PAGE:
Kemptville slowly opened his eyes, yawning deeply and smacking his lips together. “Good morning,” he yawned again as his sight cleared with the light of day. “It’s a beautiful day, and the clocks have gone back…”

Suddenly, he gasped in surprise. “The clocks went back?” he repeated, and his eyes darted across to his bedside clock. “The clocks went back…?” Then he realized what today was, and it gave him a nasty shock. “The clocks went back!” he wailed, and he collapsed into a sobbing heap beneath the covers out of confusion.

At that moment, Kemptville’s son, Kentville, came rushing into the room and saw his father crying. “Aw, Dad, whatever’s the matter?” he asked sweetly, climbing onto the bed and sitting down beside Kemptville, who shook his head wildly as he tried to get a grasp of the situation. “Did… Did I oversleep? Am… am I late for something? Oh goodness gracious me!” He wailed at his clock, and at Kentville, shaking him by his shoulders. “What time is it? Please, oh please! What time is it?!” He buried his face into Kentville’s shirt, sobbing uncontrollably. Kentville stroked his father’s back, calming him down a little. “It’s nine o’clock, Dad. You didn’t sleep late. The clocks went back last night, so that’s why you’re confused. Here. Let me fix your clock.”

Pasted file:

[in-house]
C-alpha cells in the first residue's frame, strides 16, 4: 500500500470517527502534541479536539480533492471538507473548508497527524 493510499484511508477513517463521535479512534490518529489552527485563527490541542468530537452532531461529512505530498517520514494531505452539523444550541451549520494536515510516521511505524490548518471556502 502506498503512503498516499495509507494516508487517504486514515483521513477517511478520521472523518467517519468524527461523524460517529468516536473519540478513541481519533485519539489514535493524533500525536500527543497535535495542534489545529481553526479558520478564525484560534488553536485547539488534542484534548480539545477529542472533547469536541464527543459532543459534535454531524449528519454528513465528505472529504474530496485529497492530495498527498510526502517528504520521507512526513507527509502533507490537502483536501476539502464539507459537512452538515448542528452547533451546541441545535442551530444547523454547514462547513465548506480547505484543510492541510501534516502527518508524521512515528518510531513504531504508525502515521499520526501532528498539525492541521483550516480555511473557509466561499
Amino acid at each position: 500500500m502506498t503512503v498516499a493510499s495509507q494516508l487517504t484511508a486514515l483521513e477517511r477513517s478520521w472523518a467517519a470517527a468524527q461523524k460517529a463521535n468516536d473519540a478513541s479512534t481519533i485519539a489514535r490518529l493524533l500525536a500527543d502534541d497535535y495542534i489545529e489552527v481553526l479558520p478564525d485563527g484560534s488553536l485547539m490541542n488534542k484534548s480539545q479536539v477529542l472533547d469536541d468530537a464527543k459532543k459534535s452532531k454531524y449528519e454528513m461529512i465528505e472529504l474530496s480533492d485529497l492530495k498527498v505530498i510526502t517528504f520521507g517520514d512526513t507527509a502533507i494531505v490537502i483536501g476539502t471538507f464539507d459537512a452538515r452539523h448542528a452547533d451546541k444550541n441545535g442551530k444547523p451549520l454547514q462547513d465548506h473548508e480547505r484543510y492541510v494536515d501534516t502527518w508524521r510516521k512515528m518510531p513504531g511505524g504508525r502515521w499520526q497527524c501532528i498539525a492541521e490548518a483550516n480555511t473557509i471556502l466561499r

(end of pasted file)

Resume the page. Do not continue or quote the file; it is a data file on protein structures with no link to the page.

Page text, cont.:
“Oh, woe is me…” Kemptville moaned miserably as Kentville got down from his bed and went over to the bedside table. He picked up Kemptville’s clock, being careful not to overstretch the cable, and pressed a button on the back to adjust the time. He pressed the downwards arrow button on the front, turning the clock back an hour, and pressed the confirmation button to set it.

“There you go.” Kentville smiled as he lay the clock back down on the table, and Kemptville’s sobbing reduced to soft sniffling. “Dear, oh dear…” he groaned, “oh gracious. Did-did you fix it, Kentville?” “Indeed I did, Dad. Here, come look.” Kemptville turned around and looked at the time on the clock, which was now correct to fit the time turning back. “Oh, thanks so much, dearie Kentville,” he gushed to his son, embracing him warmly and stroking his hair. “Heh heh,” Kentville laughed softly. “Well, you won’t need to change it again until next March. But it’s correct for now.”

Kemptville smiled too. “Dear goodness, what was I all tearing up about in the first place? Oh, I’m just a frail, forgetful old man, so I guess I completely forgot about it until now.”

Kentville laughed again. “Dad, you do know this happens twice a year? I’d better put up a calendar on your wall so you’ll remember to change the clock when the time rolls around.”

“Oh yes, that’s right. I forgot,” Kemptville nodded. “Oh, there I go forgetting things again! Oh, silly me.”

“That’s my Dad,” Kentville beamed brightly, and he clambered into bed with his beloved father, embracing him and laughing the whole predicament off with each other.